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Syrian War Crimes Trial Resumes In Germany


An unprecedented trial resumed this week in Germany. Two men are on trial. They're former Syrian officials who are part of President Bashar al-Assad's regime. They got to Germany with a wave of refugees and claimed asylum there. And then last year, authorities started looking into who these men were and arrested them on charges of committing crimes against humanity during Syria's civil war. NPR's Deb Amos has covered that war for years. And she's been following this trial very closely. Good morning, Deb.


KING: What's happened in the trial so far?

AMOS: So there's a big idea here, and that's an international war crimes trial in a national court. And those on trial aren't German citizens They're Syrians. So for the first time, former Syrian officials are confronted by Syrian torture victims in person in court. One is a former colonel. The other is a checkpoint guard. When the indictment was read in court, the victims heard a summary of their testimony. One horrible crime after the other, says German attorney Patrick Kroker, who represents some of them.

PATRICK KROKER: There were very emotional reactions. I was sitting in front of our clients. I checked every once in a while. I saw that they were, yeah, finding it difficult. But in the end, they were really happy that they were there. It made us all aware again of what is actually at stake here.

AMOS: Now, the main defendant, Anwar Raslan, he's in his late 50s, was in charge of an interrogation unit at a prison known as Branch 251. Raslan gave his first statement to the court this week. It was read by his lawyer. He denies all the charges. He said there were criminals that took over his prison. They ignored his complaints about brutal treatment. Essentially - it wasn't me. And the defense strategy is - you're going to have to prove it. And this trial is expected to take more than a year.

KING: More than a year. What is the evidence against this man, Raslan?

AMOS: There's quite a lot. There's the torture survivors, more than a dozen, testimony from German immigration officials who said arriving refugees told them about Raslan at this notorious Branch 251. There are official documents smuggled out of Syria that show that he signed his name to official reports that went up the chain of command. Now, those documents do not explicitly mention torture, according to sources who've seen that evidence. The Assad regime has always long denied charges of torture in Syria.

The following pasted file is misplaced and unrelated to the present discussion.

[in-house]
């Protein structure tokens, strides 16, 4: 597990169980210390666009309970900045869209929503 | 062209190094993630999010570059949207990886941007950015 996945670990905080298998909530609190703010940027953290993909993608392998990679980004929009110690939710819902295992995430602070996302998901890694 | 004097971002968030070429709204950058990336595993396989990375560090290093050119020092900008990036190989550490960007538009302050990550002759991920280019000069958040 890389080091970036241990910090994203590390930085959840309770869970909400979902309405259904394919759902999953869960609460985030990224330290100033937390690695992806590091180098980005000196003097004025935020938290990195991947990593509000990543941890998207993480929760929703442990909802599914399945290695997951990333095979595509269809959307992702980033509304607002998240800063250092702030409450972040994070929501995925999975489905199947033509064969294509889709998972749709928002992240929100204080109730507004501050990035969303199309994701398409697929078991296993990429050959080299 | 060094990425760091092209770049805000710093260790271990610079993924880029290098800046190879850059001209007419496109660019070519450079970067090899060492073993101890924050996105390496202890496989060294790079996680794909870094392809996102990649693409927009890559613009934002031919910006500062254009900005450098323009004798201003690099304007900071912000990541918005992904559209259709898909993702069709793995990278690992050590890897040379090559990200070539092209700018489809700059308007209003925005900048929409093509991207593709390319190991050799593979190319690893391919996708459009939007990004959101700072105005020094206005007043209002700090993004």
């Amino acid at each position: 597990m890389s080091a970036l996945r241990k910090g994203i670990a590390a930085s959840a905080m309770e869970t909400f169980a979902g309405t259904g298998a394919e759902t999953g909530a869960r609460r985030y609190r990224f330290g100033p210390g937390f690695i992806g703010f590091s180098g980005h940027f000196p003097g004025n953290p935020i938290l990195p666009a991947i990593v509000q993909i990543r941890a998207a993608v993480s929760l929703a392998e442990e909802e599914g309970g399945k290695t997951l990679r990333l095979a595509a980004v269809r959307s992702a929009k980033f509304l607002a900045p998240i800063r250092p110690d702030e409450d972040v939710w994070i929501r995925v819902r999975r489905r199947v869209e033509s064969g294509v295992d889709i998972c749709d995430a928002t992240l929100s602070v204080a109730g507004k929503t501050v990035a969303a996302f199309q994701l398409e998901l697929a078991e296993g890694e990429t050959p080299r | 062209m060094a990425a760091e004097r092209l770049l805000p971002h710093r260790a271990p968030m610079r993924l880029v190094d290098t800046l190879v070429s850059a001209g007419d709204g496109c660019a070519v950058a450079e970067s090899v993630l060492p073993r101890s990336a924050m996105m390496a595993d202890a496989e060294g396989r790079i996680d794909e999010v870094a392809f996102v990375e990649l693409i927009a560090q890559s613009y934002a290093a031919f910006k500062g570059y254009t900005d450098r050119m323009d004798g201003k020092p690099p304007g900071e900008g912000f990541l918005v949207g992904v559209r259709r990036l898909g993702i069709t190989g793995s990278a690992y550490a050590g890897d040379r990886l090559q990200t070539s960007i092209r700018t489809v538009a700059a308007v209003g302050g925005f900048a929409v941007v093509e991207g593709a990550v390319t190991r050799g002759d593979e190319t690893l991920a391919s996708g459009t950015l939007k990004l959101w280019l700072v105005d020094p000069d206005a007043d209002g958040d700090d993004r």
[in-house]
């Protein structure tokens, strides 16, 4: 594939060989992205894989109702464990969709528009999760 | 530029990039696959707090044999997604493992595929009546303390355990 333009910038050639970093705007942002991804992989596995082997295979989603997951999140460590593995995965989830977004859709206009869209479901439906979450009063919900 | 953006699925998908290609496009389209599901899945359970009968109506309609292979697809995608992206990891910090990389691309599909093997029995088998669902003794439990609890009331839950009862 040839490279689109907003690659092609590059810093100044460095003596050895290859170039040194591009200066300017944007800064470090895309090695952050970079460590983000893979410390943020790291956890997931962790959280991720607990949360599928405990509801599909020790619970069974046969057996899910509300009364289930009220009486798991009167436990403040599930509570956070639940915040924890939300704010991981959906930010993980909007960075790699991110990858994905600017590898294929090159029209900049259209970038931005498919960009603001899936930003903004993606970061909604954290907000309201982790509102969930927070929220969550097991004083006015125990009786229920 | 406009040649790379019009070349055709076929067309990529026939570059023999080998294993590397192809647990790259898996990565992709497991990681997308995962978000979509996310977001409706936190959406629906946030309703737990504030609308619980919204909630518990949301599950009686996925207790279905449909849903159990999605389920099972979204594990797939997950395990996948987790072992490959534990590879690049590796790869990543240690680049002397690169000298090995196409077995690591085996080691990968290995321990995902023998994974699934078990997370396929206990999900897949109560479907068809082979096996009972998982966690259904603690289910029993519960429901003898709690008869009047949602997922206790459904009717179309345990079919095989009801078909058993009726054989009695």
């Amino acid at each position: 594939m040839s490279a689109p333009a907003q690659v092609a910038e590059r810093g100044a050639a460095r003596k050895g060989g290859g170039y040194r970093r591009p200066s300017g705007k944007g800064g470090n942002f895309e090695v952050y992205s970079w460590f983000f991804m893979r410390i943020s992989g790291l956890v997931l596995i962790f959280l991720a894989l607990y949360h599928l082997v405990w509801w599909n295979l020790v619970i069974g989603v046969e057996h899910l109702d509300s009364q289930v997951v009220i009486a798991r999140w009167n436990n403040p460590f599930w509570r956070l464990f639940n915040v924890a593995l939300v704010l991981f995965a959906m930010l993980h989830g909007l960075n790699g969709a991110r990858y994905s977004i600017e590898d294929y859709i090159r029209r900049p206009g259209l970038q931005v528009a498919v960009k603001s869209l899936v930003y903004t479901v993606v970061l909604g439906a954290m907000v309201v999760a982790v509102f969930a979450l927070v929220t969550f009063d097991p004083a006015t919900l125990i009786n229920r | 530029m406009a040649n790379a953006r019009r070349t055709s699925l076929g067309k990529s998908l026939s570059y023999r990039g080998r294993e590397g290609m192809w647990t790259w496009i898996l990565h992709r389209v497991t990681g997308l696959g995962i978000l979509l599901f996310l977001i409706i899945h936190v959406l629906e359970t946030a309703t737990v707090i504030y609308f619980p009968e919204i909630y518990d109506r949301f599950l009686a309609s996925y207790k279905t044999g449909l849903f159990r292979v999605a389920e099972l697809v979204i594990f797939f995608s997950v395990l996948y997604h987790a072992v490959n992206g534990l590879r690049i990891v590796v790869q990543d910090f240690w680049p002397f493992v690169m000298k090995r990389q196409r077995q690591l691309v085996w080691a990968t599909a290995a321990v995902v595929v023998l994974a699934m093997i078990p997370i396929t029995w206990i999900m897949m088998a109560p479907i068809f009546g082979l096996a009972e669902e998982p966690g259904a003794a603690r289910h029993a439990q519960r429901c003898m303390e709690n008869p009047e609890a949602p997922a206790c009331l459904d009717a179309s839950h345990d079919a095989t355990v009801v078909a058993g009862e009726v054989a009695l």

KING: These two Syrian men are foreigners in Germany. But of course, there are lots of Syrian refugees. There around 800,000 people who fled the civil war. How is that community in exile responding to the trial of these two men?

AMOS: So Syrian activists in Germany are trying to get the details out to their community. A German trial, it is translated. They are trying to get it out in Arabic. One of them is Wafa Mustapha (ph). an activist. She was speaking at a Zoom conference call in Berlin this week. Her father is still detained. She hoped the trial would speed his release. So she knows it's a painful process of managing expectations.

WAFA MUSTAPHA: We've been demanding justice for years, but now we are being introduced to justice face to face. The trial gave us hope. It gave me hope.

AMOS: And it gave them an idea of patience.

MUSTAPHA: For a second, I definitely thought so. But then I also told myself that definitely it's needed to have hope, but it's also needed to have patience. I myself might not see the day that justice will be achieved in Syria. It's satisfying enough that I know that someone will.

AMOS: And also satisfying, she said, it's the first time the victims have a voice in seeking justice.

KING: NPR's Deb Amos, thank you.

AMOS: Thank you. Transcript provided by NPR, Copyright NPR.

Deborah Amos covers the Middle East for NPR News. Her reports can be heard on NPR's award-winning Morning Edition, All Things Considered, and Weekend Edition.